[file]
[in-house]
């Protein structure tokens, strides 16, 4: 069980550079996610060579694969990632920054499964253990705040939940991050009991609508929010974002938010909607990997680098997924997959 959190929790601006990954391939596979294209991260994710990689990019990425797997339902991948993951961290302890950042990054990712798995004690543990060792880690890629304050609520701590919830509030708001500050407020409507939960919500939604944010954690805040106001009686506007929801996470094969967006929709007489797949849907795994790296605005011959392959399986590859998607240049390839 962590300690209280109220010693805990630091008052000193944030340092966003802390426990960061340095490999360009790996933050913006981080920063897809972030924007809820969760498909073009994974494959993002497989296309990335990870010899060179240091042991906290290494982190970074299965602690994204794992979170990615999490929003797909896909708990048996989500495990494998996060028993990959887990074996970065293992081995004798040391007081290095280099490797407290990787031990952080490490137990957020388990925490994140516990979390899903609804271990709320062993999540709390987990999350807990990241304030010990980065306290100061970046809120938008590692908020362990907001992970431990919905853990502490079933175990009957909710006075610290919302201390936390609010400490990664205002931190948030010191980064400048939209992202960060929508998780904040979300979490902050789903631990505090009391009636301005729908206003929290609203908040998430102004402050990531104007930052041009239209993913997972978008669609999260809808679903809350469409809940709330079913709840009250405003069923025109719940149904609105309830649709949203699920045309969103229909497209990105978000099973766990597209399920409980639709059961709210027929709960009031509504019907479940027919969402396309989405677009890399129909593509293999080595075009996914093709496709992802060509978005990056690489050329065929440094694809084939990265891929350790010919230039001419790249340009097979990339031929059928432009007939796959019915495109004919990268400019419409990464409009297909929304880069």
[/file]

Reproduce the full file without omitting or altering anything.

[in-house]
């Protein structure tokens, strides 16, 4: 069980550079996610060579694969990632920054499964253990705040939940991050009991609508929010974002938010909607990997680098997924997959 959190929790601006990954391939596979294209991260994710990689990019990425797997339902991948993951961290302890950042990054990712798995004690543990060792880690890629304050609520701590919830509030708001500050407020409507939960919500939604944010954690805040106001009686506007929801996470094969967006929709007489797949849907795994790296605005011959392959399986590859998607240049390839 962590300690209280109220010693805990630091008052000193944030340092966003802390426990960061340095490999360009790996933050913006981080920063897809972030924007809820969760498909073009994974494959993002497989296309990335990870010899060179240091042991906290290494982190970074299965602690994204794992979170990615999490929003797909896909708990048996989500495990494998996060028993990959887990074996970065293992081995004798040391007081290095280099490797407290990787031990952080490490137990957020388990925490994140516990979390899903609804271990709320062993999540709390987990999350807990990241304030010990980065306290100061970046809120938008590692908020362990907001992970431990919905853990502490079933175990009957909710006075610290919302201390936390609010400490990664205002931190948030010191980064400048939209992202960060929508998780904040979300979490902050789903631990505090009391009636301005729908206003929290609203908040998430102004402050990531104007930052041009239209993913997972978008669609999260809808679903809350469409809940709330079913709840009250405003069923025109719940149904609105309830649709949203699920045309969103229909497209990105978000099973766990597209399920409980639709059961709210027929709960009031509504019907479940027919969402396309989405677009890399129909593509293999080595075009996914093709496709992802060509978005990056690489050329065929440094694809084939990265891929350790010919230039001419790249340009097979990339031929059928432009007939796959019915495109004919990268400019419409990464409009297909929304880069």